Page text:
One hit away. Again.
That was the refrain from several Lexington Christian baseball players after a 6-3 loss to Madison Central in 10 innings last week. After a decisive seventh frame in which the Eagles tied the game with a Ryan Stucky single, they failed to move runners into scoring position when opportunities presented themselves in the extra innings.
Failure to capitalize has been a theme for LCA, whose 16-18 record could just as easily be 22-12. Six of those losses were by one run — a run that frequently was there for the taking.
“It’s just that one hit,” said senior catcher Devin Buckner. “We’re a young team and we’re gonna get there. They’re just not experienced yet.”
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LCA lost its last seven games of 43rd District play after defeating Paul Laurence Dunbar on the road in its league opener. Junior Cooper Wills got the start for the Eagles in that contest; he hasn’t pitched since due to an elbow strain. He’s expected to recover in time for next week’s district tournament.
One silver lining is that even without one of its aces, LCA still managed to make tight at least one of its games against other 43rd District members (all of whom are ranked among the top 15 teams in the state). It led at Lexington Catholic, 2-0, before the highly ranked Knights rallied for an extra-inning victory a month ago.
“It’s been the case many times where we haven’t got the break that we needed or the big hit that we needed or made the key play at a key time,” Eagles Coach Keith Galloway said. “A part of that is we didn’t have a great year last year and so, for some of them, they’re still learning how to win. Sometimes that’s a tough lesson to learn.”
Once LCA comes up with that “breakthrough win,” Galloway said, the train could get rolling quickly.
“I think once they get it, they’ll taste that and they’ll like it and they’ll be able to do it more frequently,” he said.
‘I know I’ll miss it’
Galloway was the third head boys’ basketball coach in as many seasons when he arrived at Lexington Christian Academy in 1997. He managed to stick — as the head baseball coach, a post he assumed beginning with the 1999 season. Entering the spring he informed school officials of his decision to resign after the end of this season.
Since the turn of the century Galloway has transformed the fledgling program into a juggernaut on the diamond. The Eagles have won four All “A” Classic championships on Galloway’s watch and made two state tournament trips out of the nightmarish 11th Region. In 2005, LCA became the second Class A program in the last 40 years to win a KHSAA baseball state championship (the school has since moved up to Class 2A).
Coaching at a small program is all Galloway has ever known. The Pendleton County graduate was a basketball and baseball coach at Model Laboratory School in Richmond for five seasons before moving to LCA. A 14-0 win over Paris on Tuesday night was his 400th victory, which has him within shouting distance of the KHSAA’s all-time wins list (minimum of 475).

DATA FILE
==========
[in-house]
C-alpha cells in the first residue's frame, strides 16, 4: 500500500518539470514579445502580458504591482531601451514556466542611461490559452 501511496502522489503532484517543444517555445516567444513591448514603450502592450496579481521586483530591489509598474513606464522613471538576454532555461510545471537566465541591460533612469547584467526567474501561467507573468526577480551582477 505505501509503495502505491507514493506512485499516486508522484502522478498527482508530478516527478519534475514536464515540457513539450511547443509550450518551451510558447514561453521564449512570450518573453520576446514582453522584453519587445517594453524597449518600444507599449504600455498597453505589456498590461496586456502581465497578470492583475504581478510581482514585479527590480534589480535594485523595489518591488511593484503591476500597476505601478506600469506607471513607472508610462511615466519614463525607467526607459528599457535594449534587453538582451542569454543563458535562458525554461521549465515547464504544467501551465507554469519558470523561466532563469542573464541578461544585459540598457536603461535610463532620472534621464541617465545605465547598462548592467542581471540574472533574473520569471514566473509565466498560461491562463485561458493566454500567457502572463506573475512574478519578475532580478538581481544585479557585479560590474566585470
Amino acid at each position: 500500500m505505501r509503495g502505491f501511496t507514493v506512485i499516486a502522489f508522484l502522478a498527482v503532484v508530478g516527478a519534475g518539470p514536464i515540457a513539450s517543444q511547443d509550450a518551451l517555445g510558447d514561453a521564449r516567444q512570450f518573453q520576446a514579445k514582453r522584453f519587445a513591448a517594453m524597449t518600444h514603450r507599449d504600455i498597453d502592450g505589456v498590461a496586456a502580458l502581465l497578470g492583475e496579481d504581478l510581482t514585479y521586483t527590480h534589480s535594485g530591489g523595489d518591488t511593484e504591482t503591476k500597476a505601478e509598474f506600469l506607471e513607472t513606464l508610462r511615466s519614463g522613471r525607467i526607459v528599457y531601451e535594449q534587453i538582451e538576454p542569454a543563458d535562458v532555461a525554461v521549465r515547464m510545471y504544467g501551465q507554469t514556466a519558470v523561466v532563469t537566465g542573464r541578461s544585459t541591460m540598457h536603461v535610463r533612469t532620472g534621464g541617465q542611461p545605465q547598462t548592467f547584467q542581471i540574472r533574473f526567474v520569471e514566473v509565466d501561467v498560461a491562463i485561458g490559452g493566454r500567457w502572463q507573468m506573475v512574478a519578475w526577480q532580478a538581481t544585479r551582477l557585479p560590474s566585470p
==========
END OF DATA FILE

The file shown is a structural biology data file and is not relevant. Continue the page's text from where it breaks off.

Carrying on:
Galloway student-taught at Tates Creek and quickly realized he enjoyed the small-school climate more because of the abundant one-on-one opportunities with students that it provided. Sure, smaller, private schools don’t always trot out the strongest athletes, but Galloway has never let that bog down his motivation.
“I think being in a small school, you learn that you are a teacher first and a coach second. That’s the most important thing,” Galloway said. “ … You’re not always gonna have the best athletes to put out there. But at the same time, you can always have the most heart and the best spirit and the best quality person.
“That’s what we’ve tried to invest in, is making sure we have quality guys and quality men that represent Christ and represent our school.”
Now is the “right time” to step away from the grind, said Galloway, whose son Chase is a senior at LCA. He will remain at the school as an assistant principal, a role he’s served for the last seven years.
Being able to still interact with his soon-to-be-former players will make transitioning from the field easier.
“I think every coach that you talk to that steps down and steps out of coaching, within a couple years it seems like they always jump back into it, so I know I’ll miss it. That part I know is a given,” Galloway said. “But at the same time I know it’s time for me to come up for air. I’ve been in the water swimming and it’s just time to take the break.”
Lexington Christian is locked into the fifth seed in one of the state’s toughest districts. To their credit, the Eagles haven’t allowed their near-misses to erode their confidence.
“By the time that we put everything together, I think we’ll be a dangerous team,” said Andrew Branstetter, a sophomore pitcher. “A lot of teams will try to overlook us in the tournament, but all we need is a few balls and a few plays to roll our way and we can do something special.”
Galloway feels good about what his rotation will look like once everyone is at full strength. His pitching staff has deepened as a result of Wills’ injury, so the Eagles should be able to contend on the mound with their big-school counterparts. The defense has come around “a long way” since last year’s 11-20 campaign.
A big-boy schedule has gotten the Eagles ready for anything they’ll see in the postseason. If they can make the critical plays next week that have eluded them more often than not this season, they just might be able to extend Galloway’s time on the bench.
“I think we’re a sleeper for sure,” Buckner said.
CORRECTION: The original published text of this article mistakenly said Lexington Christian Academy was the only Class A program in the last 40 years in win a state baseball title. Paintsville High School, a Class A school, won in 1990.